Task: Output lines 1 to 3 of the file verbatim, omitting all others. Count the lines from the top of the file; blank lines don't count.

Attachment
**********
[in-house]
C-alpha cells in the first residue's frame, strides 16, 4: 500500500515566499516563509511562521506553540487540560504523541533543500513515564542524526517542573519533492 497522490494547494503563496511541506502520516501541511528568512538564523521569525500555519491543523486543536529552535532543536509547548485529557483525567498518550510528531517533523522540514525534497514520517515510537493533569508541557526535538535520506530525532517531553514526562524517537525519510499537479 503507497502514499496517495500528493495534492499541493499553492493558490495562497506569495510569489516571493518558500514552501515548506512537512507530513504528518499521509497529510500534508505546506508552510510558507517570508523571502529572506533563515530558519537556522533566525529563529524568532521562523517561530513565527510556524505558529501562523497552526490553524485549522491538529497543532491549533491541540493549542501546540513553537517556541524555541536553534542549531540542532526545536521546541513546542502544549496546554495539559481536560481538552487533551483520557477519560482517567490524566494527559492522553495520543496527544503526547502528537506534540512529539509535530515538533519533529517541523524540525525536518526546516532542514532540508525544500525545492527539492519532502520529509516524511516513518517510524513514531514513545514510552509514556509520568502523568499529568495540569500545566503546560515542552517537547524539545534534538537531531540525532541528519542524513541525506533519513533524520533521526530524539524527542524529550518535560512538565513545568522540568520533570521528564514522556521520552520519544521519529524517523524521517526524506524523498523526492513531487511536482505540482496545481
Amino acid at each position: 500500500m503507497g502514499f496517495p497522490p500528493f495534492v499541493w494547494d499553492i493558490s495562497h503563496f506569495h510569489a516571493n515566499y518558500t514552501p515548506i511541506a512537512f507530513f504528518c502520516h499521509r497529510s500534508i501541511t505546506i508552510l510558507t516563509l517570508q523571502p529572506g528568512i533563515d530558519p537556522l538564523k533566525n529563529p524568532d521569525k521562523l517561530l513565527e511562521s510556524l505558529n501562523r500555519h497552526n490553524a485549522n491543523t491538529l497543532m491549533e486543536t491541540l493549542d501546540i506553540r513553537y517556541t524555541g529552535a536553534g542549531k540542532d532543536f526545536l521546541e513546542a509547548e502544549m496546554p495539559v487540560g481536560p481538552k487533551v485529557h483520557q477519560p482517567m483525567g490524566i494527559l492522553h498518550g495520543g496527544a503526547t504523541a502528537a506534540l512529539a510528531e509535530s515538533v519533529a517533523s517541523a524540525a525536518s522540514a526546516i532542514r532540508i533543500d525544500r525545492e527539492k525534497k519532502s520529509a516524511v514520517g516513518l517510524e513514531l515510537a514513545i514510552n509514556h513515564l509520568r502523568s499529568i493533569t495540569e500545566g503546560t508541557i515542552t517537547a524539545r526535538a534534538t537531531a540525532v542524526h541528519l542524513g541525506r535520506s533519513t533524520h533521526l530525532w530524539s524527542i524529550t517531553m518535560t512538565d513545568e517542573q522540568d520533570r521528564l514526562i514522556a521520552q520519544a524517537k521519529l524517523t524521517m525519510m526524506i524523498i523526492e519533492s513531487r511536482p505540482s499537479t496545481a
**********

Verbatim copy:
[in-house]
C-alpha cells in the first residue's frame, strides 16, 4: 500500500515566499516563509511562521506553540487540560504523541533543500513515564542524526517542573519533492 497522490494547494503563496511541506502520516501541511528568512538564523521569525500555519491543523486543536529552535532543536509547548485529557483525567498518550510528531517533523522540514525534497514520517515510537493533569508541557526535538535520506530525532517531553514526562524517537525519510499537479 503507497502514499496517495500528493495534492499541493499553492493558490495562497506569495510569489516571493518558500514552501515548506512537512507530513504528518499521509497529510500534508505546506508552510510558507517570508523571502529572506533563515530558519537556522533566525529563529524568532521562523517561530513565527510556524505558529501562523497552526490553524485549522491538529497543532491549533491541540493549542501546540513553537517556541524555541536553534542549531540542532526545536521546541513546542502544549496546554495539559481536560481538552487533551483520557477519560482517567490524566494527559492522553495520543496527544503526547502528537506534540512529539509535530515538533519533529517541523524540525525536518526546516532542514532540508525544500525545492527539492519532502520529509516524511516513518517510524513514531514513545514510552509514556509520568502523568499529568495540569500545566503546560515542552517537547524539545534534538537531531540525532541528519542524513541525506533519513533524520533521526530524539524527542524529550518535560512538565513545568522540568520533570521528564514522556521520552520519544521519529524517523524521517526524506524523498523526492513531487511536482505540482496545481
Amino acid at each position: 500500500m503507497g502514499f496517495p497522490p500528493f495534492v499541493w494547494d499553492i493558490s495562497h503563496f506569495h510569489a516571493n515566499y518558500t514552501p515548506i511541506a512537512f507530513f504528518c502520516h499521509r497529510s500534508i501541511t505546506i508552510l510558507t516563509l517570508q523571502p529572506g528568512i533563515d530558519p537556522l538564523k533566525n529563529p524568532d521569525k521562523l517561530l513565527e511562521s510556524l505558529n501562523r500555519h497552526n490553524a485549522n491543523t491538529l497543532m491549533e486543536t491541540l493549542d501546540i506553540r513553537y517556541t524555541g529552535a536553534g542549531k540542532d532543536f526545536l521546541e513546542a509547548e502544549m496546554p495539559v487540560g481536560p481538552k487533551v485529557h483520557q477519560p482517567m483525567g490524566i494527559l492522553h498518550g495520543g496527544a503526547t504523541a502528537a506534540l512529539a510528531e509535530s515538533v519533529a517533523s517541523a524540525a525536518s522540514a526546516i532542514r532540508i533543500d525544500r525545492e527539492k525534497k519532502s520529509a516524511v514520517g516513518l517510524e513514531l515510537a514513545i514510552n509514556h513515564l509520568r502523568s499529568i493533569t495540569e500545566g503546560t508541557i515542552t517537547a524539545r526535538a534534538t537531531a540525532v542524526h541528519l542524513g541525506r535520506s533519513t533524520h533521526l530525532w530524539s524527542i524529550t517531553m518535560t512538565d513545568e517542573q522540568d520533570r521528564l514526562i514522556a521520552q520519544a524517537k521519529l524517523t524521517m525519510m526524506i524523498i523526492e519533492s513531487r511536482p505540482s499537479t496545481a